A Bet on a Unique Set of Vectors
October 15, 2021
Homology Medicines is developing a range of genetic therapies based on a unique set of adeno-associated virus vectors derived from human hematopoietic stem cells that allow it to target a wide range of tissues. It is developing both gene therapies and gene editors simultaneously using these vectors. It’s lead program is an experimental gene therapy for phenylketonuria or PKU, a rare, genetic metabolic condition that causes an enzyme deficiency that results in an inability to breakdown the amino acid phenylalanine, which is common in protein containing foods. We spoke to Arthur Tzianabos, CEO of Homology Medicines, about the company’s genetic therapies, its program in PKU, and how it pairs its vectors and approach to meet the needs of a given condition.
Daniel Levine: Arthur. Thanks for joining us.
Arthur Tzianabos: Very nice to be here again. It’s a pleasure.
Daniel Levine: We’re going to talk about Homology Medicines, its unique set of vectors for genetic therapies and it’s pipeline. As you think about the challenges of gene therapies and gene editing therapies, what role does the vector play in the ability to hit the tissue you need to?
Arthur Tzianabos: Well, it plays a huge role. It’s the delivery vehicle, if you will, that delivers the missing gene or DNA that a lot of these patients with rare genetic disorders are missing or they’re damaged. So it really is all about the vector in this case, in terms of gene therapy and gene editing,
Daniel Levine: Homology was formed around a unique set of AAV vectors. Can you explain where these vectors were founded and what makes them so unique?
Arthur Tzianabos: Yes. They were founded in an academic lab and what really drew me to, you know, get the company launched, was around this technology where these are vectors that were isolated from human stem cells. So they’re essentially naturally occurring vectors that have lived with us as humans for millions of years. So from an immune profiling point of view, they should have a safer profile. And I was really drawn to that as a trained immunologist. That profile really appealed to me because of the safety that should accompany that. And in fact, that’s what we’ve seen at least in our first clinical trial with patients with PKU.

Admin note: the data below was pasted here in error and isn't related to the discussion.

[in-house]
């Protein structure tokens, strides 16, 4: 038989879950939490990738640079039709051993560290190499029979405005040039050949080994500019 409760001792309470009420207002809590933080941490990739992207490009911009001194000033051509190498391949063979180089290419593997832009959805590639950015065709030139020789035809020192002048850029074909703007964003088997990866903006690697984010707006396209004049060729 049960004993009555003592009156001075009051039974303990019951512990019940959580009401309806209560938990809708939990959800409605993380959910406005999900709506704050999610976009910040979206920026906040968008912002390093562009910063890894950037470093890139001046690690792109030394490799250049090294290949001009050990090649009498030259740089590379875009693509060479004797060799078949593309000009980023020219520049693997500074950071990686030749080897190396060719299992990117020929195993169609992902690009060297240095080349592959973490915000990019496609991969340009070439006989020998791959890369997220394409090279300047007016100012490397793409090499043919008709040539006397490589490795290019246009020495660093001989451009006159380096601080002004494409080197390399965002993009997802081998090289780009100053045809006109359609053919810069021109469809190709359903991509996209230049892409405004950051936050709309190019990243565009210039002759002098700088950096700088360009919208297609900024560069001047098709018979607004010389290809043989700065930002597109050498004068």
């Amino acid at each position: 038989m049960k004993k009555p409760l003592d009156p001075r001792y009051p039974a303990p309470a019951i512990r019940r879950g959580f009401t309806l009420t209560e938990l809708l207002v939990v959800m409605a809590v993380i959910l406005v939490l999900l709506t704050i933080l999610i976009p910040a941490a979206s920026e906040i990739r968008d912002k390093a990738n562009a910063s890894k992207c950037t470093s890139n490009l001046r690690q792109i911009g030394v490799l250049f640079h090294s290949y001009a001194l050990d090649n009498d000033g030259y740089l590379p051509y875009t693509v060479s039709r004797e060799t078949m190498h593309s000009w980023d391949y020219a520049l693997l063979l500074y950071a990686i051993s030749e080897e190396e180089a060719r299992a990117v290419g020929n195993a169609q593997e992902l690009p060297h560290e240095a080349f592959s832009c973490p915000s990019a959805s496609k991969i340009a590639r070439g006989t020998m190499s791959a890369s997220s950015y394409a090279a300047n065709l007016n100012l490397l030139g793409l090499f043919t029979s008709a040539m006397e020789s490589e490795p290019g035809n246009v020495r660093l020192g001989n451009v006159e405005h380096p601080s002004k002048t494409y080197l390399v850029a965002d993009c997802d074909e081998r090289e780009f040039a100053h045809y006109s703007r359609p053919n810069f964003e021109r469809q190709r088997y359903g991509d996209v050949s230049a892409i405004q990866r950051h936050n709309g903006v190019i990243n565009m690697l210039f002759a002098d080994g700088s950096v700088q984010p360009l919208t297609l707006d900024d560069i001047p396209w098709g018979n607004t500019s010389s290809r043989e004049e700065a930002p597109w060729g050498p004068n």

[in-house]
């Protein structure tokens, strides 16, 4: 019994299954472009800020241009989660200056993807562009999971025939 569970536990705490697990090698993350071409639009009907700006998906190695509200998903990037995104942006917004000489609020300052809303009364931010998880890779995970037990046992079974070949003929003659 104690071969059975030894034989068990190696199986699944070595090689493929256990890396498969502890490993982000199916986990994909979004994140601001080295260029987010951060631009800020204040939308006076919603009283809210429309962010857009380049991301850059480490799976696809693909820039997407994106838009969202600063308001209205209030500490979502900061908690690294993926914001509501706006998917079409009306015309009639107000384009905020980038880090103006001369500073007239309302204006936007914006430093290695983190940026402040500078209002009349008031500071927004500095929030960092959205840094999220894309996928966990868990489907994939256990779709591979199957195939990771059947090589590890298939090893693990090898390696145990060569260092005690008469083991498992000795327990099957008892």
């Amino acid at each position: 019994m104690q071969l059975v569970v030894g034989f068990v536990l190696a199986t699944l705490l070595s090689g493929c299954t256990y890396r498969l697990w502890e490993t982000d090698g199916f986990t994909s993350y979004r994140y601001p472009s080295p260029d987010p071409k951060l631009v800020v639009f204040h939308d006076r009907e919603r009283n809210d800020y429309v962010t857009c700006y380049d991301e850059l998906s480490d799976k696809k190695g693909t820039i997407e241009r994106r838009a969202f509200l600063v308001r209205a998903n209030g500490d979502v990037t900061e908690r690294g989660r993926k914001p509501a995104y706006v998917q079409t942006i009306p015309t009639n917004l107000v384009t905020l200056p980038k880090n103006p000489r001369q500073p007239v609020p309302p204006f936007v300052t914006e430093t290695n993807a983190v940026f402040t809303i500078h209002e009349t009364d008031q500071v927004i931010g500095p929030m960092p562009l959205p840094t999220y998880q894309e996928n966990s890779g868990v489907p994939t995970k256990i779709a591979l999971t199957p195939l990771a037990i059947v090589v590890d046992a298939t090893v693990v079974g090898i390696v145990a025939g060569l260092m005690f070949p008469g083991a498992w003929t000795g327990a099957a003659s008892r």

Daniel Levine: Well, how do these vectors compare to other AAV vectors? They provide any particular advantages?
Arthur Tzianabos: Right, so they are AAV so they have the same packaging capacity of 4.7 kilobases, however, they’re different in terms of your amino acid composition. So these 15 different ones belong to the same family and it’s called clade F, but they have a real tropism for different tissues in the body including the ability to cross the blood-brain barrier, for example. So they’re really unique and we get to select the best one for a given disease. So that’s what’s really unique about this platform versus you have one bacteria and you’re using it for a bunch of different diseases. Also, these have the ability to do non-nucleus-based gene insertion, or gene editing, as well.
Daniel Levine: You say they’re comparable in terms of payload, but within this group of vectors that you have, do they all carry the same size payload or do they vary in terms of what they can carry?
Arthur Tzianabos: No, it’s approximately the same size payload across all.
Daniel Levine: And you say these can target different tissues. Is there a way to enhance their ability to target a specific tissue or is this done through experimentation to determine which factor is best for which tissue?
Arthur Tzianabos: Yeah, we’ve actually undertaken now, going back a few years, a large study to map out, and develop a library of where these 15 vectors go and we published that in a peer reviewed journal. So, we do have a very good idea of where the naturally occurring vectors go so we can select the best vector for a given disease. But in addition, what we’ve now started to do is to shuffle the amino acids sequences on coating the surface of vectors to try to fine tune that even more. And so that’s also an exciting line of research that we’re doing right now.